Art By Jason Bryant
Jason Bryant grew up in rural North Carolina. Art was always around Bryant, encouraged by his mother, who would often draw comic book figures for him as a kid. At around age six, Bryant would observe with anticipation the joy his uncle derived from creating drawings for him and from watching Bryant create images. These memories serve as seminal moments for Bryant’s development as an artist at an early age.
As Bryant grew older, movies and drawing became a way for him to escape the realities of a difficult childhood. Bryant’s fascination with drawing was replaced by a love for painting, which was encouraged in him by his mentor Paul Hartley during his years at East Carolina University, where Bryant received his BFA in 1999. While painting, Bryant would listen to the soundtrack of different films, letting himself be completely absorbed in the emotions and images the music evoked and translating the energy into images on his canvas.
Upon graduation, Bryant moved to Baltimore, where he secured an internship with the Mayors Advisory Committee on Art and Culture. It was through this experience that he was introduced to other working, contemporary artists. He further developed his place within the artistic community when he was accepted to the Maryland Institute College of Art, where he received his MFA in May 2004 from the Mount Royal School of Art.
After completing his MFA, Bryant moved to Brooklyn, New York. In addition to developing his own work, Bryant has worked as an artist assistant in a variety of studios, including that of celebrated contemporary artist, Kehinde Wiley. Bryant has received a wide array of press concerning his artwork including most recently Juxtapoz Magazine, NY Arts Magazine, American Artist, Volume XI of Studio Visit Magazine (cover) and Thrasher Magazine. His works are in a variety of notable collections including the Howard Tullman Collection in Chicago, IL and the West and Zimberg Collections in New York, NY.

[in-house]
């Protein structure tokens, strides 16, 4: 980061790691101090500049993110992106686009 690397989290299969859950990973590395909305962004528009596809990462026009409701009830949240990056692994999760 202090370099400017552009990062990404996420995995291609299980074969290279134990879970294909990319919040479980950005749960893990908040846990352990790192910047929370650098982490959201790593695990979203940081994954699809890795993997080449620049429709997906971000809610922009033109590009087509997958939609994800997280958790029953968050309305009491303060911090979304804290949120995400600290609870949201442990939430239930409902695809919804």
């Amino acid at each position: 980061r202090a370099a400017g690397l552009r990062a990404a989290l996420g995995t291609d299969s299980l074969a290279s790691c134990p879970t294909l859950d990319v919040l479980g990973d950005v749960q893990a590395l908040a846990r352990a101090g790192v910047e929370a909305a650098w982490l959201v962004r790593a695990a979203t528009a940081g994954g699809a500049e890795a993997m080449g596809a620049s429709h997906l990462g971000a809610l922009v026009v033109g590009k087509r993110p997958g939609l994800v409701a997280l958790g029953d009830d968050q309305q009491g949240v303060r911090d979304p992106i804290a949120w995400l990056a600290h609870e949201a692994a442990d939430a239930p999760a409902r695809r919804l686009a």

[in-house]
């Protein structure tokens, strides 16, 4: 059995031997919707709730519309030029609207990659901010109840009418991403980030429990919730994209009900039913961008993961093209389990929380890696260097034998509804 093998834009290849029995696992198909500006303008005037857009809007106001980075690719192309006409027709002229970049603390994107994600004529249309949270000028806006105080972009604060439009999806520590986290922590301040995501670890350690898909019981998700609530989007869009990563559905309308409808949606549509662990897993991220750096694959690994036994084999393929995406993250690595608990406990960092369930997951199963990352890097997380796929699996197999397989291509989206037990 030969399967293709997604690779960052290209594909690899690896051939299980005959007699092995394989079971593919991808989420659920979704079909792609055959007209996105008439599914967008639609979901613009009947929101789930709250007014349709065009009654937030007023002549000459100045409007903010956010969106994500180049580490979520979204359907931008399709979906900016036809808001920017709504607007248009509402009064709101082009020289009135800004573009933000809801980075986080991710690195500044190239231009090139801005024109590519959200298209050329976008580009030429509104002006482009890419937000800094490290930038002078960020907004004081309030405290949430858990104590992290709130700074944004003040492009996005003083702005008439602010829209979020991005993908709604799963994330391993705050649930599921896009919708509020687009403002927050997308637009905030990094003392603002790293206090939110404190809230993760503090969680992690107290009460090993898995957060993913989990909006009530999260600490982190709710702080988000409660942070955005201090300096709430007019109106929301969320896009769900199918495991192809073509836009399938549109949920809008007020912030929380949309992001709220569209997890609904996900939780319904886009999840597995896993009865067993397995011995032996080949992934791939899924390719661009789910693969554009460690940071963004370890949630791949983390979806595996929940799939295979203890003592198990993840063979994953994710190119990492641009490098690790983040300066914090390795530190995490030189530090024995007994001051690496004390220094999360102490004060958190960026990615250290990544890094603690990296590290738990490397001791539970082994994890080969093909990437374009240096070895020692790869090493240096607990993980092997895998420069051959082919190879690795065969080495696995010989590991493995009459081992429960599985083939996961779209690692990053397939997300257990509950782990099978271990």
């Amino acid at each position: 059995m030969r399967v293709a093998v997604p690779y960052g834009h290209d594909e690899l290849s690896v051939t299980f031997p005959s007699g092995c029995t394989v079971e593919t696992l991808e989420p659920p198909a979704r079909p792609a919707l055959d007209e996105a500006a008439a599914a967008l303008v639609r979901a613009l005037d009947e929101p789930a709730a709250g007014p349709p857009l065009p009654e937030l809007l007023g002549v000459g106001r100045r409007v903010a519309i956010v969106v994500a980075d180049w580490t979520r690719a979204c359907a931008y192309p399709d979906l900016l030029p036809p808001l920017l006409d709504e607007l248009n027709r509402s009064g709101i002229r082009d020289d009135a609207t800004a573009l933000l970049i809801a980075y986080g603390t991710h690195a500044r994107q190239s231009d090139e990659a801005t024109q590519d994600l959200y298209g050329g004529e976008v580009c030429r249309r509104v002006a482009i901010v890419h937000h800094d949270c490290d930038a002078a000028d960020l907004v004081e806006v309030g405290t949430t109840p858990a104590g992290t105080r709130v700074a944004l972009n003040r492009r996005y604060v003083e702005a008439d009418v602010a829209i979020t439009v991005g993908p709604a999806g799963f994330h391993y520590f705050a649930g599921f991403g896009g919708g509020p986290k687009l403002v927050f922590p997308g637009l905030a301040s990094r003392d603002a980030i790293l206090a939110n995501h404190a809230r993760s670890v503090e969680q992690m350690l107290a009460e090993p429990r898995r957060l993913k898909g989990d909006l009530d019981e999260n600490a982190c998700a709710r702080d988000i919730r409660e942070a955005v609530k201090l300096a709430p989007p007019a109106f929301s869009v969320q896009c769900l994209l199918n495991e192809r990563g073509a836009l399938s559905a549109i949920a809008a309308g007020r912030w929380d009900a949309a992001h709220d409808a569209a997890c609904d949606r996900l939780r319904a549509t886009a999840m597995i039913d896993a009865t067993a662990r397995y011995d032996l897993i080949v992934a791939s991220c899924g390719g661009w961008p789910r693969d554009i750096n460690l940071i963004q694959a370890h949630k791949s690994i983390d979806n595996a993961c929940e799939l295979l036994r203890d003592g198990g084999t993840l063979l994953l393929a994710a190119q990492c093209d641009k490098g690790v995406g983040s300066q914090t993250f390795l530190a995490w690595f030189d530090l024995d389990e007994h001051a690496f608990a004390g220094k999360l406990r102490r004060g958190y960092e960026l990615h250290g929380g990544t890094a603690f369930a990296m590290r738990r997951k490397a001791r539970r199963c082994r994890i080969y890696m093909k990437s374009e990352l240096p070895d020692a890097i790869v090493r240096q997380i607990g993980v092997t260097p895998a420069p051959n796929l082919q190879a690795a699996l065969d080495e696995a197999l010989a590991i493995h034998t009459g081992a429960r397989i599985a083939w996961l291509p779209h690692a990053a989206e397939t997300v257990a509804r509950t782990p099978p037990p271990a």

Jason Bryant is represented by Porter Contemporary in New York City.
A photo, a fingerprint, a signature, and DNA are all methods we use to identify a person, but they are just a means to match a name or face to an individual, not to describe who they are or to translate their identity. For as long as I have been using portraiture as the main focus of my paintings, it is not the identity or recognizable face in which I use to describe my portraits, but more of a blueprint of how I approach portraiture. Many levels go into what makes a person’s portrait. It’s a fabric of many layers, intertwined with a person’s favorite foods, music, and movies. I have used all of these concepts in building my portraits. Stemming from my lifelong love of the cinema, many of the subjects of my paintings are actors and actresses. However, I am not commenting on celebrity or the star system, but I use the celebrity as a hook to bring then viewer in. My work has never focused on the face to describe or examine a portrait. Instead, by cropping or hiding certain features of the face, I add more mystery to the portrait, bringing us to
question who we are and what’s beneath the surface.
In my recent series of paintings, I have incorporated my love of skateboarding to explore themes of portraiture. With vibrant visceral iconic skateboard graphics coming from behind or bursting through the elegant black and white images of various actors and actresses, I’ve merged two of the most important parts of my life, skateboarding and art. I use the traditional format of the portrait, to simultaneously, comment on identity and create portraits that mean so much more than just the individual being painted. With most of my paintings, the figure is the focal point, but when all of the elements of the painting come into play, the work really explores the identity of others, not the subject being painted. There is so much to be learned from a person’s portrait, information that goes well beyond the face.